Introducing the idea of falling in love to stave off BLS rescue efforts for cardiac events may be a new concept for some but for researchers investigating the effects of love, affection and appreciation on cardiac health, the trend to fall in L-O-V-E for wellness is old news.
Studies have proven the link between long periods of stress or depression and cardiac disease. An accepted medical fact is the increase in blood pressure, abnormal heart rhythms, insomnia, weight gain and frequent illnesses related to a weakened immune system which occur with increased levels of stress hormones over long periods of time. All of this can lead to cardiac injury, stroke and even death.
“What science is finding is what our grandmothers knew all along: You really can die of a broken heart,” says Christine Maguth Nezu, Ph.D., coauthor of The Emotional Wellness Way to Cardiac Health: How Letting Go of Depression, Anxiety and Anger Can Heal Your Heart. (Everydayhealth.com)
However, physicians are finding the opposite is true with emotions associated with love and appreciation.
Making time to spend with friends or loved ones actually lowers blood pressure, something derived from the emotional support of a BFF. Increased heart strength abounds when that twitter-pated, heart-stopping moment occurs as you lock eyes upon your “one-and-only” (include the added spice of sex and your heart has just had a marvelous workout fueled with loving endorphins). Keeping the 9-1-1 call at bay could even happen just by hugging someone. Oxytocin is known to decrease stress, its magic released with a heart-felt hug. Add to that the tincture of a good belly laugh and you have the perfect mix. “Laughter is the best medicine”, a common catch-phrase may not be just a clever quip.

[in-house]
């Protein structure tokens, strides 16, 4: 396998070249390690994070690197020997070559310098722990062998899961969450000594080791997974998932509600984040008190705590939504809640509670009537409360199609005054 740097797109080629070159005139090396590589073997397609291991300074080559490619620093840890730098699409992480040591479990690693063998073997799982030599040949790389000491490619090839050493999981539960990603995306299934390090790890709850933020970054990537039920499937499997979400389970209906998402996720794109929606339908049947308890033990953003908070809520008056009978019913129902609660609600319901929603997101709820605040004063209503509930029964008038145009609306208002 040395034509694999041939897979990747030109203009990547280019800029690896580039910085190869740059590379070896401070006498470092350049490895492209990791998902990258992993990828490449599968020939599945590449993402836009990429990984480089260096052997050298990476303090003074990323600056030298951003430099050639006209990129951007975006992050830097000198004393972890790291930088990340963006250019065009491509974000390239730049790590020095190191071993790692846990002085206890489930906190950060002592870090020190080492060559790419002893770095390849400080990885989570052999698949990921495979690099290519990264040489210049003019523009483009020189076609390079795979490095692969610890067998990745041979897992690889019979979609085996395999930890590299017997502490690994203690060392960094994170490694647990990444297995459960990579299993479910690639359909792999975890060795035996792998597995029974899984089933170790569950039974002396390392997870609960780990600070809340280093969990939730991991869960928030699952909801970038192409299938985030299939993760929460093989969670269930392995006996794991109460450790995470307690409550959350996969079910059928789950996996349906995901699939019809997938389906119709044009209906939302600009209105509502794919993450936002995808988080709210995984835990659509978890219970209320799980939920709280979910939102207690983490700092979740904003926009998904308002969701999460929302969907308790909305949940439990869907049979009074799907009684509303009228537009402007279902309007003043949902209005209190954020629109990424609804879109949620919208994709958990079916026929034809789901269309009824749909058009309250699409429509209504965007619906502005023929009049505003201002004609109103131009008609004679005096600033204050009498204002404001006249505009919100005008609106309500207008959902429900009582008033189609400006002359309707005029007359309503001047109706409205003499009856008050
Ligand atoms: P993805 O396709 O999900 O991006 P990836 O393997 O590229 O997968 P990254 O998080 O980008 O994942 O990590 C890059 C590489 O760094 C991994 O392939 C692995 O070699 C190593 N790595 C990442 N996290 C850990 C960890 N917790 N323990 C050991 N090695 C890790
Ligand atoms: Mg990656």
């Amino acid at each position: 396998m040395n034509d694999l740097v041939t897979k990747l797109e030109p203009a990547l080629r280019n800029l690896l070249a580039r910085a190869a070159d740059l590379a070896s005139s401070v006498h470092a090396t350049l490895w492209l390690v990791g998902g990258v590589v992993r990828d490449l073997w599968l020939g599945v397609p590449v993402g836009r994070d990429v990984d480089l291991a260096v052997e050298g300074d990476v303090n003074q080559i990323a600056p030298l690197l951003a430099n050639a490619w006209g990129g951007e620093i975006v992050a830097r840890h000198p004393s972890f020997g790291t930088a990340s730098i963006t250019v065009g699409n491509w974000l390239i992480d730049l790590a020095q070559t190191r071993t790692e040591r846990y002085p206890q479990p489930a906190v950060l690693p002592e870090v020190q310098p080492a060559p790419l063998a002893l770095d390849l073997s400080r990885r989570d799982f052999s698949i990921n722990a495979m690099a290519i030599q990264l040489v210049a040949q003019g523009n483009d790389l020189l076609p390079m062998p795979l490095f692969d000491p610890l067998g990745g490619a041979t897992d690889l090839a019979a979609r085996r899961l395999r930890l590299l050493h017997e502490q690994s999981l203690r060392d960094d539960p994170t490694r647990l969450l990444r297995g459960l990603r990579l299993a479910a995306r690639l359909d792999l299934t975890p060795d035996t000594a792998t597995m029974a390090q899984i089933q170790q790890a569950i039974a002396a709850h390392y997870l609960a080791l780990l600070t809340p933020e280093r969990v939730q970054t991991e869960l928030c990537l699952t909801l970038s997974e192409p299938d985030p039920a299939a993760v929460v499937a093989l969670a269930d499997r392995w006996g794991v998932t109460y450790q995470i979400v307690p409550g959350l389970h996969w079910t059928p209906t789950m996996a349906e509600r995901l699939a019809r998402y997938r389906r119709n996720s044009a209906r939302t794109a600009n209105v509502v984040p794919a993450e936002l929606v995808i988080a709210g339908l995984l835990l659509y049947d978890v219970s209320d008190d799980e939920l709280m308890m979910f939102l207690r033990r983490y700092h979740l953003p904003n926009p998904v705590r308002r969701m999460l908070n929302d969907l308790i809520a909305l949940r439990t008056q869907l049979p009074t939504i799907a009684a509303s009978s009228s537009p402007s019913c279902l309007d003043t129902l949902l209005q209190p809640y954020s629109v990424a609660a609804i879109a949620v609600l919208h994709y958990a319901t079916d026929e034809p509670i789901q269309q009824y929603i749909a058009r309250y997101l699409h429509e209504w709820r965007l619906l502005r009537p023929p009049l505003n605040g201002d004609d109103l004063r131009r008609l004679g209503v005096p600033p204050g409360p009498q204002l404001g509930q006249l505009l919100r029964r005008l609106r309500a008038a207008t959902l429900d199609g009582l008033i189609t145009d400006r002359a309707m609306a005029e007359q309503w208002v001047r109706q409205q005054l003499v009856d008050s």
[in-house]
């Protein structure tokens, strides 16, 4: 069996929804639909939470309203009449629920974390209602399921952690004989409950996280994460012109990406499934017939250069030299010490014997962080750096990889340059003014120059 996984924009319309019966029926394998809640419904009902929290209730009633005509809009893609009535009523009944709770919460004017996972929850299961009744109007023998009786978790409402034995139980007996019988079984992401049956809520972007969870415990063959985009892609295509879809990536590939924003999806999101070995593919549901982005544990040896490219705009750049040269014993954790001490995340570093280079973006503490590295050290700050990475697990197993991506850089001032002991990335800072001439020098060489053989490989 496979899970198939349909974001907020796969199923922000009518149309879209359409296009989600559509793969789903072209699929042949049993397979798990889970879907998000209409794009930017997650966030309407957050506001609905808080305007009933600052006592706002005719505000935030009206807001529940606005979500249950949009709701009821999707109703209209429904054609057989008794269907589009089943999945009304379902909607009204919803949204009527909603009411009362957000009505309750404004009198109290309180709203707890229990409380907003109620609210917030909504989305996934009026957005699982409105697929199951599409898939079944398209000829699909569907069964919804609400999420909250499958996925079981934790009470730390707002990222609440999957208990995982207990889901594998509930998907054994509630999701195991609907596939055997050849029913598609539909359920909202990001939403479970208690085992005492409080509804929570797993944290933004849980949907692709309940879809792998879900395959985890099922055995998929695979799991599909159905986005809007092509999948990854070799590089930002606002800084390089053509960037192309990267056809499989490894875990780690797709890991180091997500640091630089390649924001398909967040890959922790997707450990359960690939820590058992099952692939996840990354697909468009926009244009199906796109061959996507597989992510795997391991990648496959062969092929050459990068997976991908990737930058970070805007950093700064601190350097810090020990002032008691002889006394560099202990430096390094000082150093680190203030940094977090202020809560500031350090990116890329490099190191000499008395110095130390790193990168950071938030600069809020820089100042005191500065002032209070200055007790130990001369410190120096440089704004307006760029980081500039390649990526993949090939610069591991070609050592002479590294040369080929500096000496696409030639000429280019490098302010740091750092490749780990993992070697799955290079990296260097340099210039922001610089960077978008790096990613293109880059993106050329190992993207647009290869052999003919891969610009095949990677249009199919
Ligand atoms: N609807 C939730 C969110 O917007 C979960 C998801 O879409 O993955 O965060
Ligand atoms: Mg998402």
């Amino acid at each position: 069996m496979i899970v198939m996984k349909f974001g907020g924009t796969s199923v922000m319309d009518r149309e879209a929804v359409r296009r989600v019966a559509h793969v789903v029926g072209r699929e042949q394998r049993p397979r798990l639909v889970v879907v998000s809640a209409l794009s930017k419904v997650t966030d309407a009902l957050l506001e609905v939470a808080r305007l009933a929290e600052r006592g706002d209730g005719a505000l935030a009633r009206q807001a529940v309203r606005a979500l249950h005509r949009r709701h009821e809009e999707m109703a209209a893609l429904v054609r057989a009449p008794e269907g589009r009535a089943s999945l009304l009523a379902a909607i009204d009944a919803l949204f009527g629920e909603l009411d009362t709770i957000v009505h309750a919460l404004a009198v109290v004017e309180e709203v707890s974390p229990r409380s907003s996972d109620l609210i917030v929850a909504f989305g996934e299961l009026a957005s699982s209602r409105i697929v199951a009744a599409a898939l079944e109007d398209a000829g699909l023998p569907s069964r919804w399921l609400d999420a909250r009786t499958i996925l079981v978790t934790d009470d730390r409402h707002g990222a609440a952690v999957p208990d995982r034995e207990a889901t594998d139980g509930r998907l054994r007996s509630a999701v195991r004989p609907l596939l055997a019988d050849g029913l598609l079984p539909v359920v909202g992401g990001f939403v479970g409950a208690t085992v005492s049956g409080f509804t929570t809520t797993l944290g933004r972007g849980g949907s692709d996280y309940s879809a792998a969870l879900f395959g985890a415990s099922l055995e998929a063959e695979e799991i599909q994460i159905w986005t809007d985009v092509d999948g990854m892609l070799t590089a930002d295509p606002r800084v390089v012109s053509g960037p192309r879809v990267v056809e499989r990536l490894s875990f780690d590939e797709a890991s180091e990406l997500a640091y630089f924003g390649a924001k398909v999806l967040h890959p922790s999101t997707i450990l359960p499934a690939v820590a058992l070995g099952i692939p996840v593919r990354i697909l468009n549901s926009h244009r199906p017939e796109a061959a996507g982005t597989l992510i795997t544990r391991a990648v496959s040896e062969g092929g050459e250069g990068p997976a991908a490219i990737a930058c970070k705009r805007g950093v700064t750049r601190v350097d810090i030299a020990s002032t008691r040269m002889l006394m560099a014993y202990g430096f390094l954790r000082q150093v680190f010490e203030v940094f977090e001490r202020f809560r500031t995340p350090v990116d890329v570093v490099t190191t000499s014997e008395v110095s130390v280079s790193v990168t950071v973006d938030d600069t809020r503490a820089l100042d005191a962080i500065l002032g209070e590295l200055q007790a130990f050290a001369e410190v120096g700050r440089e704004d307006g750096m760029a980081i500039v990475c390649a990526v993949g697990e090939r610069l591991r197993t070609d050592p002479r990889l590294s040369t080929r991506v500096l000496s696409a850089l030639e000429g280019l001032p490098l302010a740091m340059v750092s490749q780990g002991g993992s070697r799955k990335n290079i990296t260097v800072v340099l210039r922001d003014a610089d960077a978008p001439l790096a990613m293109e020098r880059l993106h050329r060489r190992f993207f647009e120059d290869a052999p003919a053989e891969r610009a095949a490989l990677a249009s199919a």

“The magnitude of change we saw in the endothelium [blood vessel lining] after laughing was consistent and similar to the benefit we might see with aerobic exercise or statin use,” Michael Miller MD, a professor of medicine and lead investigator, said in a release from the ESC.
A daily dose of laughter has the opposite effect of stress. Narrowed arteries are opened with a hearty guffaw sending free flowing good will to the tissues of the body, a significant finding presented by the University of Maryland – School of Medicine at the European Society of Cardiology in 2011.
In controlled trials, lowered levels of cholesterol were found in subjects who spent time daily writing their affection on paper. Does this mean that love letters have the power to drop serum cholesterol levels? Who really knows for sure but it couldn’t hurt and according to the above studies, it might actually be beneficial. Delivering that Valentine might just be the answer!
Today is the day for giving and receiving tokens of affection – flowers, chocolate (dark is best filled with heart healthy anti-oxidants), hugs, kisses and notes of affection – a day certainly filled with actions and words set to bolster a healthy heart. No wonder the heart is the symbol for love.
Perhaps the Beatles had it right when they sang, “All you need is love…”
(study information obtained from EveryDayHealth.com)